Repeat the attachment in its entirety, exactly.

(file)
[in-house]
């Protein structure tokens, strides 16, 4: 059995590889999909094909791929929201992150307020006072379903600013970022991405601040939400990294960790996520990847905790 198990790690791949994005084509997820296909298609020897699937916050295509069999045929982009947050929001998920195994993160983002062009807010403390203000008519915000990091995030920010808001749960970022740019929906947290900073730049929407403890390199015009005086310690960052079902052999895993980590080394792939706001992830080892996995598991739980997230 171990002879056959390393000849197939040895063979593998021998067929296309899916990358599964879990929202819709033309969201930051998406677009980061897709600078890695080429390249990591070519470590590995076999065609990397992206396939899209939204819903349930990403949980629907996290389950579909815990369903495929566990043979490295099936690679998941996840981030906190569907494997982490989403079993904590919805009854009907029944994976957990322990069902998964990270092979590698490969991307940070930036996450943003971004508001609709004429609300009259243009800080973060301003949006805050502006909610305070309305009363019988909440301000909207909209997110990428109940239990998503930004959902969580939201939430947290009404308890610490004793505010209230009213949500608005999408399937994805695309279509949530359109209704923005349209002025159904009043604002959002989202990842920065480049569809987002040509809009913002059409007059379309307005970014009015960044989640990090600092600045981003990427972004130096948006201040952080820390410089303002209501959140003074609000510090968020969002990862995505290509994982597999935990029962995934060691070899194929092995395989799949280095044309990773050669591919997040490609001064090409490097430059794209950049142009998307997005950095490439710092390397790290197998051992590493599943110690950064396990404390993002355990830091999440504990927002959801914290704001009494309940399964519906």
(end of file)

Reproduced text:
[in-house]
């Protein structure tokens, strides 16, 4: 059995590889999909094909791929929201992150307020006072379903600013970022991405601040939400990294960790996520990847905790 198990790690791949994005084509997820296909298609020897699937916050295509069999045929982009947050929001998920195994993160983002062009807010403390203000008519915000990091995030920010808001749960970022740019929906947290900073730049929407403890390199015009005086310690960052079902052999895993980590080394792939706001992830080892996995598991739980997230 171990002879056959390393000849197939040895063979593998021998067929296309899916990358599964879990929202819709033309969201930051998406677009980061897709600078890695080429390249990591070519470590590995076999065609990397992206396939899209939204819903349930990403949980629907996290389950579909815990369903495929566990043979490295099936690679998941996840981030906190569907494997982490989403079993904590919805009854009907029944994976957990322990069902998964990270092979590698490969991307940070930036996450943003971004508001609709004429609300009259243009800080973060301003949006805050502006909610305070309305009363019988909440301000909207909209997110990428109940239990998503930004959902969580939201939430947290009404308890610490004793505010209230009213949500608005999408399937994805695309279509949530359109209704923005349209002025159904009043604002959002989202990842920065480049569809987002040509809009913002059409007059379309307005970014009015960044989640990090600092600045981003990427972004130096948006201040952080820390410089303002209501959140003074609000510090968020969002990862995505290509994982597999935990029962995934060691070899194929092995395989799949280095044309990773050669591919997040490609001064090409490097430059794209950049142009998307997005950095490439710092390397790290197998051992590493599943110690950064396990404390993002355990830091999440504990927002959801914290704001009494309940399964519906």